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At happy Slam, players unamused by Djoker’s antics


Rafael Nadal‘s first Grand Slam match in more than seven months is on the horizon, he is coming back from a painful left foot problem that limited him to one tournament over the last half of last season and he contracted Covid-19 in December.

Plenty to talk about, right? This is, after all, the owner of 20 major championships and one of the most significant figures in the history of tennis. His mere presence at an Australian Open pre-tournament news conference Saturday was newsworthy – or rather, would have been, on pretty much any other occasion.

Ah, Yes, the run-up to this Australian Open has been, and seems destined to continue to be, all about Novak Djokovic and his hopes of defending the title at a vaccination-required competition while not being vaccinated. So Nadal’s words and body language spoke for many in the world of tennis when he shrugged his shoulders, exhaled and uttered this about his long-time rival’s will-he-play-or-won’t-he saga: “Honestly, I’m a little bit tired of the situation.”

“The Australian Open is much more important than any player,” Nadal said. “If he’s playing, finally, OK. If he’s not playing, the Australian Open will be a great Australian Open, with or without him. That’s my point of view.”

Unlike Djokovic, Nadal has gotten his shots.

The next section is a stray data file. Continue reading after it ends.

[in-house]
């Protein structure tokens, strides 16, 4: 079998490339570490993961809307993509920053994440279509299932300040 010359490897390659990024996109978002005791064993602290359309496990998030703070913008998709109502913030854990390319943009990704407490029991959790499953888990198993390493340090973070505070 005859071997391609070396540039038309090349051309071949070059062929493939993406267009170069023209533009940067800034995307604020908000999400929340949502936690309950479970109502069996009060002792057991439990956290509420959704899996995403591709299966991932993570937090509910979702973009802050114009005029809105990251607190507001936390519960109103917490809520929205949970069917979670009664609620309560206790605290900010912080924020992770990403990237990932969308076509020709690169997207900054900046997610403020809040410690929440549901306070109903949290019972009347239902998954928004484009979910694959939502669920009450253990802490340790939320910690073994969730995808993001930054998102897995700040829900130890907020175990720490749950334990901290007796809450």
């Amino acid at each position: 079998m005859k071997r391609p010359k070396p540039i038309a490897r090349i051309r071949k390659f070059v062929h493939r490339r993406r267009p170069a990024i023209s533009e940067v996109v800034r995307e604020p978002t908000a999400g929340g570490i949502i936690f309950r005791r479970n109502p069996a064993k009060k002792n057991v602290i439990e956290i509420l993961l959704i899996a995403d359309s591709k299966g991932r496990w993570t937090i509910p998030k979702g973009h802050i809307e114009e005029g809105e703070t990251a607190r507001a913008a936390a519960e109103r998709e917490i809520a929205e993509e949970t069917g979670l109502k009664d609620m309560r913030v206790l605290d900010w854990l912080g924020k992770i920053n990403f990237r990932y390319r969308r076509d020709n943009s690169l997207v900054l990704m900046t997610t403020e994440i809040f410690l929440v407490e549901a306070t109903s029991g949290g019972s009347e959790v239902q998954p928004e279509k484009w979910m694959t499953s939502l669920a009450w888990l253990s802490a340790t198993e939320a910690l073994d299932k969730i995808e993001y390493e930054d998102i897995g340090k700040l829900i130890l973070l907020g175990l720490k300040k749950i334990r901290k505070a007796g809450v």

“All this could have been avoided, like we’ve all done, by getting vaccinated, doing all the things we had to do to come here to Australia,” said two-time major champion Garbine Muguruza, a 28-year-old from Spain who is seeded No. 3 in the women’s bracket. “Everybody knew very clearly the rules. You just have to follow them and that’s it. I don’t think it’s that difficult.”

“I won’t lie: It has been pretty much on every news outlet the last couple of weeks. It has received a lot of attention. A lot of people are obviously talking about it,” said Stefanos Tsitsipas, a 23-year-old from Greece who is seeded No. 4 at Melbourne Park. “That’s why I’m here to talk about tennis… Not enough tennis has been talked about in the last couple of weeks, which is a shame.”

Usually, the Australian Open – known as the Happy Slam – serves as a sort of celebratory launch of a new tennis season.

Nadal’s return to Slam action for the first time since a semifinal loss to Djokovic in Paris in June is a big deal. So, too, is defending Australian Open champion Naomi Osaka’s arrival with what she says is a fresh outlook after taking two mental health breaks in 2021, including one that ended her season in September.



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